The Three Churches

By Ann McBroom


Is your church struggling with issues of how it should change and grow? Three churches argue their strengths and weaknesses. We put this play on to trigger discussion, not to suggest answers. Christina represents my own church - we are not aspiring to mega-growth, but also do not want to die. We are a Disciples of Christ Church and this is reflected in some of the dialog; but I am happy for people to adapt the script freely to serve their own needs.

Production note: In our production, The Churches were played by Sunday School members aged 9-11. We constructed three churches using refrigerator packing boxes, and the children were inside. On cue, they stepped onto chairs, and were visible over the roofs of their churches. They had great fun decorating the boxes and choosing what to wear!


Megan - The Mega Church
Christina - The Christian Church
Mortisia - The dying church


Introducer: Welcome to <your town>. An ordinary sort of a town. There are many fine old churches here. Some are over a hundred years old. I would like to go to church sometimes. But how can you find out what they are like? At least when you buy a new car, you can do some research, and know what to expect.

(Figures appear above the churches)

Churches Together: We can help

Introducer: Who are you?

Churches Together: We are the churches of <your town>..

Megan: My name is Megan.

Christina: My name is Christina.

Mortisia: My name is Mortisia Churches Together: We can tell you all about the churches here.

Megan: Mine is the biggest. We have thousands of members. And we are growing and growing and growing. Poor Mortisia, she is a dying church.

Mortisia: I wouldn't say dying. We have been losing members for years. But the few we have are very loyal.

Megan: But you haven't attracted a single new member for years. That is what I call dying. Now my church is growing and growing and growing.

Christina: My church has gained some new members, but..

Megan: But not enough. Neither of you seems to understand. Get up to date. Advertise!

Mortisia (angry): A church shouldn't have to advertise. If people want a church, they only have to look in the telephone book.

Megan: That's not how advertising works. Get real! You don't think the makers of Cheerios say, "If people want cereal, they know which shelf in WalMart to look on!" Of course not! They want people to look for Cheerios. People who used to buy Raisin Bran. People who used to be happy with a piece of toast. Advertising makes people want what they never wanted before.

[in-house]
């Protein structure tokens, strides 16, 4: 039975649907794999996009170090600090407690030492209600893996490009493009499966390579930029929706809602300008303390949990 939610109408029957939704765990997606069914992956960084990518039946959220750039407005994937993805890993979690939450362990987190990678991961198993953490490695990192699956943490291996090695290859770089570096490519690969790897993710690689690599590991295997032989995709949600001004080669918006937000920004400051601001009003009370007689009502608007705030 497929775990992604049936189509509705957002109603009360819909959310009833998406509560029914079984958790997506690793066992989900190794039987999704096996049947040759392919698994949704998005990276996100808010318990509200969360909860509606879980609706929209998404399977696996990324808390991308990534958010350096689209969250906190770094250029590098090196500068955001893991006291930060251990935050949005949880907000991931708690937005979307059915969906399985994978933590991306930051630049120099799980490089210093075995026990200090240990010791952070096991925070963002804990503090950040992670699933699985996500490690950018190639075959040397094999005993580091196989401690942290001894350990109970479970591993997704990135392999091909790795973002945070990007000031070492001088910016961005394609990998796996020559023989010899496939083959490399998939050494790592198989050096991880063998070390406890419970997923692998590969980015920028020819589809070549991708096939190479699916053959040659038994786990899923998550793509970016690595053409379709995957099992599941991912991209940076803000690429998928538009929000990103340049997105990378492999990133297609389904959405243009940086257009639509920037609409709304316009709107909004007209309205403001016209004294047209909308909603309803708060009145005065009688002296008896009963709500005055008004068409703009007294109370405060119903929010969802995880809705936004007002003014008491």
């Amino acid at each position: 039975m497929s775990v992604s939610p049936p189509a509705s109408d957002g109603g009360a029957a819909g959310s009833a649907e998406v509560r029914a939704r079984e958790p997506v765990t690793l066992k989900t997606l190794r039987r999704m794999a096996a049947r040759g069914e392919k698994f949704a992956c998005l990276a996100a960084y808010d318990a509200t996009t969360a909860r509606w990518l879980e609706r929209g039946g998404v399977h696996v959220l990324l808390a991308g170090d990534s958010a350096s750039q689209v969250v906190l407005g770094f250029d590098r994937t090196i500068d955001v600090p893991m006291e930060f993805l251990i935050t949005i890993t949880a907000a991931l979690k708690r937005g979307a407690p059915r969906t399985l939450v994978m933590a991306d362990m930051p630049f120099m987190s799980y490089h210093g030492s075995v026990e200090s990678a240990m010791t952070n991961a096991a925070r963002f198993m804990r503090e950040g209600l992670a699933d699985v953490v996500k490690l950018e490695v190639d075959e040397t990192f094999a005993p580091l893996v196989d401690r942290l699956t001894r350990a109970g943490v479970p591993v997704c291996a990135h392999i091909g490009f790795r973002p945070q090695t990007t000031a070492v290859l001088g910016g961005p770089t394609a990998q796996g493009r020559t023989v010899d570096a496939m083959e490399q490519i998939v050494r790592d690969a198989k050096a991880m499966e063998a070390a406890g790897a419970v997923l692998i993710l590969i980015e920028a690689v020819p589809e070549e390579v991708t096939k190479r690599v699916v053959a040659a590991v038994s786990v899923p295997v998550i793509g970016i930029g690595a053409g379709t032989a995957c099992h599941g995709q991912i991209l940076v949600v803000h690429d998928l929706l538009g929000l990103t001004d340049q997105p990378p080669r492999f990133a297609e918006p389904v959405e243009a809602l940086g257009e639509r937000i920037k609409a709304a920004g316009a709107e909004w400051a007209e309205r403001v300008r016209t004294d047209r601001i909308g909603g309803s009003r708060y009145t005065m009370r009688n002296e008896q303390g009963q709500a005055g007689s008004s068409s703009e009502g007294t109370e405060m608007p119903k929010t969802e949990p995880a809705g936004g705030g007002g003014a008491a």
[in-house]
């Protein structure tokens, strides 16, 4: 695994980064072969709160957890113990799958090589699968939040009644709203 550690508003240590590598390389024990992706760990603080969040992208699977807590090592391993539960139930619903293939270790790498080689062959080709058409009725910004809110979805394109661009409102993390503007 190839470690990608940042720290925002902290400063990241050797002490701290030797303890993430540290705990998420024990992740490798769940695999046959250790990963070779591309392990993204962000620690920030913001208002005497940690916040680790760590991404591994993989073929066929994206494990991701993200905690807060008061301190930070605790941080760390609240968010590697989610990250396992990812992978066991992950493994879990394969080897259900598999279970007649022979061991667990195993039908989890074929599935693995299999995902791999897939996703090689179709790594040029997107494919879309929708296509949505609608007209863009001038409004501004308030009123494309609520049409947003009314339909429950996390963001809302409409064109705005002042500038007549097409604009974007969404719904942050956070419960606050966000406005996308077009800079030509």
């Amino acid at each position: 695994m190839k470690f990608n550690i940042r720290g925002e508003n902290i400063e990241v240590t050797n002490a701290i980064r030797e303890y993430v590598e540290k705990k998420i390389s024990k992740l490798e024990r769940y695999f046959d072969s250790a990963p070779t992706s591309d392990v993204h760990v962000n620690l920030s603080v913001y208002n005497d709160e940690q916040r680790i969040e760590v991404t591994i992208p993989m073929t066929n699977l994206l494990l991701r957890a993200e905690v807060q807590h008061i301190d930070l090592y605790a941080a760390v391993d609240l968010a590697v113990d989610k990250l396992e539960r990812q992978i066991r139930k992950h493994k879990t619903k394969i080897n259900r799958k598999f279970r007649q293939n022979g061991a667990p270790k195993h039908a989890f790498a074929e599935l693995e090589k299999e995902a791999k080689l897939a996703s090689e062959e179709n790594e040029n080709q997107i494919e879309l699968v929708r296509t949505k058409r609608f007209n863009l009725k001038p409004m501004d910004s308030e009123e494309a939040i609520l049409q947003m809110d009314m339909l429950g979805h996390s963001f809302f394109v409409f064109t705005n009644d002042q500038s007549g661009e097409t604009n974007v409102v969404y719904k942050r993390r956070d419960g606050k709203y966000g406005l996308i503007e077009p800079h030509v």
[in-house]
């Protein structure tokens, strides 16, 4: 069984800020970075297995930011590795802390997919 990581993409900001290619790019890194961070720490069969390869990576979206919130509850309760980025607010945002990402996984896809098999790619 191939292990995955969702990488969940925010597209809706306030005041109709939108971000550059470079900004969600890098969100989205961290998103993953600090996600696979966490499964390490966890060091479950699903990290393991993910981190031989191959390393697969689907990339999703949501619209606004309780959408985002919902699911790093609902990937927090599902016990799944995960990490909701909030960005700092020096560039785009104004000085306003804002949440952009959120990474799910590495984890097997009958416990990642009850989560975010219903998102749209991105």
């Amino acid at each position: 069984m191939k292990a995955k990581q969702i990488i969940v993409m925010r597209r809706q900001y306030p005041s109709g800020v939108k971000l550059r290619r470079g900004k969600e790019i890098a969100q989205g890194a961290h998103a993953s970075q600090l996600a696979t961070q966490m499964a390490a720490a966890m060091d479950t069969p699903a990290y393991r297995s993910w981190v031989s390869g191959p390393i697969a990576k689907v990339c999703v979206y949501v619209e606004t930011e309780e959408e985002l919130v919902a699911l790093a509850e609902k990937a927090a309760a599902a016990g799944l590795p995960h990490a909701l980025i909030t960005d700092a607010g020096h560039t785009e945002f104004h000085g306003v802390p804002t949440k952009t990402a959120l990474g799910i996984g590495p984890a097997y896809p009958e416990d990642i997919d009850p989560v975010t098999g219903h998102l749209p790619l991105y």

Christina: For me, going to church is a personal choice. I don't want people misled by slick advertising. But I would like them to know there is a Christian Church in Virginia Falls. And that we are always happy to welcome new people.

Megan: We spend thousands of dollars each year on advertising. And all I can tell you is that we are growing and growing and growing.

Mortisia (angry): Numbers isn't everything. It's what people get out of going to church that is important. One of the reasons your church is so big is that you welcome anybody.

Megan: Woops darling! - Judge not that ye be not judged! My church believes that people should feel good about themselves. Who wants to go to a church that makes them feel guilty?

Christina: The Disciples believe that people will want to lead a good life once they accept Christ as their Lord and Savior.

Mortisia: May be. But people need to be told what they are doing wrong. That is the role of the Minister. Our Minister does not expect to be popular.

Megan: Well he certainly is NOT. Look at the figures. Who is growing? And who is dying? And then ask yourselves - what are people looking for?

Christina: We are a friendly church. And we care for one another.

Megan: Retro, darling! Some people are attracted to mega-churches like mine because they do NOT want to get involved. They have enough demands already. People can hide in a congregation of thousands.

Christina: Well my members sure can't hide. We may not see one another very often. But we are happy to see one another on Sunday.

Megan: Some people want that. And it's not a bad angle.

Christina: Its not an advertising angle. It is who we are. The Disciples are a community.

Megan: I'm only trying to help. My church has different packages for different people. Some people want mega-involvement, and some want none. We try and satisfy everyone. And that is why we grow. The Reverend Mr. R. wants to build a drive-in for people who don't want to come into the building. For people who want to meet people, we have everything. We have a big coffee shop. A fitness center. Breakfast most days. Films every Saturday. Clubs for all ages. This winter, we are opening an indoor swimming pool.

Christina: But how can you justify spending all that money? We are struggling to support charities in Virginia and overseas.

Megan: It is not spending, darling. It is investment. The money is trivial compared with increasing our financial base.

Mortisia (angry): It is wrong! We did not even heat our church last winter. It was heat the church or support our overseas missions.

Megan: Now I bet that really brought in the crowds!

Christina: Truth to tell, we probably aren't expecting crowds. Growth for us means serving the community better. We worry that there are people out there who do not know about the Disciples church. Who would enjoy being members. And, yes, we do need more members to remain viable.

Megan: Why not go one step further and say you want to grow and grow and grow like me.

Christina: We don't want to lose our community. We want to know one another.

Mortisia (angry): What is all this about community? Church is about learning what is right and what is wrong. It isn't a social event. My church has not changed for a hundred years. And we are very proud of that. My great great grandfather could walk into church today, and not notice any difference.

Megan: That's right - he wouldn't expect central heating. And he certainly would not expect to enjoy himself!

Mortisia (angry) : Enjoy himself! People don't go to church to enjoy themselves!

Megan: Well the people in your church certainly don't!